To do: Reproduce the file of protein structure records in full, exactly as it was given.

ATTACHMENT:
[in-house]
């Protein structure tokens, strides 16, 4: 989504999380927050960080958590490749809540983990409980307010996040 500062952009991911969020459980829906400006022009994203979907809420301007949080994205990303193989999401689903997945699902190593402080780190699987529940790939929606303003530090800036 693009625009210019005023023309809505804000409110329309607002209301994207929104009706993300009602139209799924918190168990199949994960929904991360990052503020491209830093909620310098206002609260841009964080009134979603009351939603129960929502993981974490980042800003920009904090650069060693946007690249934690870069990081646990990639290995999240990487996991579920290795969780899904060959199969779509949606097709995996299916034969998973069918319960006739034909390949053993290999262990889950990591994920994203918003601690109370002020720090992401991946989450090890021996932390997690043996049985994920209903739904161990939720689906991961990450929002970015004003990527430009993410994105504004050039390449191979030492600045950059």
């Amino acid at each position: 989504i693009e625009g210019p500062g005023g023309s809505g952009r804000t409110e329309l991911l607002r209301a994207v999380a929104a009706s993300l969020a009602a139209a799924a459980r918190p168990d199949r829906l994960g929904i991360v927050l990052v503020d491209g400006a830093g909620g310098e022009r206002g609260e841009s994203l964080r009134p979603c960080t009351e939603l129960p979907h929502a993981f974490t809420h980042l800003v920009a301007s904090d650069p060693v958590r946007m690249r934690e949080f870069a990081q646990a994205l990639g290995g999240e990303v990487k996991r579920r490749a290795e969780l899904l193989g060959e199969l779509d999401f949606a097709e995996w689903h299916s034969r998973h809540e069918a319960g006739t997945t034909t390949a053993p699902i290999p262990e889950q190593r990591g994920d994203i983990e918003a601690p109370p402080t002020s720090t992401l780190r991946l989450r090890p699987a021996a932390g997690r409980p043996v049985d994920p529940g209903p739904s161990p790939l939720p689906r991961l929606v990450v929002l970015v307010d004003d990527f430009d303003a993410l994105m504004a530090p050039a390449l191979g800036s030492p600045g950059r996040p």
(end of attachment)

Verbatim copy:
[in-house]
């Protein structure tokens, strides 16, 4: 989504999380927050960080958590490749809540983990409980307010996040 500062952009991911969020459980829906400006022009994203979907809420301007949080994205990303193989999401689903997945699902190593402080780190699987529940790939929606303003530090800036 693009625009210019005023023309809505804000409110329309607002209301994207929104009706993300009602139209799924918190168990199949994960929904991360990052503020491209830093909620310098206002609260841009964080009134979603009351939603129960929502993981974490980042800003920009904090650069060693946007690249934690870069990081646990990639290995999240990487996991579920290795969780899904060959199969779509949606097709995996299916034969998973069918319960006739034909390949053993290999262990889950990591994920994203918003601690109370002020720090992401991946989450090890021996932390997690043996049985994920209903739904161990939720689906991961990450929002970015004003990527430009993410994105504004050039390449191979030492600045950059």
């Amino acid at each position: 989504i693009e625009g210019p500062g005023g023309s809505g952009r804000t409110e329309l991911l607002r209301a994207v999380a929104a009706s993300l969020a009602a139209a799924a459980r918190p168990d199949r829906l994960g929904i991360v927050l990052v503020d491209g400006a830093g909620g310098e022009r206002g609260e841009s994203l964080r009134p979603c960080t009351e939603l129960p979907h929502a993981f974490t809420h980042l800003v920009a301007s904090d650069p060693v958590r946007m690249r934690e949080f870069a990081q646990a994205l990639g290995g999240e990303v990487k996991r579920r490749a290795e969780l899904l193989g060959e199969l779509d999401f949606a097709e995996w689903h299916s034969r998973h809540e069918a319960g006739t997945t034909t390949a053993p699902i290999p262990e889950q190593r990591g994920d994203i983990e918003a601690p109370p402080t002020s720090t992401l780190r991946l989450r090890p699987a021996a932390g997690r409980p043996v049985d994920p529940g209903p739904s161990p790939l939720p689906r991961l929606v990450v929002l970015v307010d004003d990527f430009d303003a993410l994105m504004a530090p050039a390449l191979g800036s030492p600045g950059r996040p």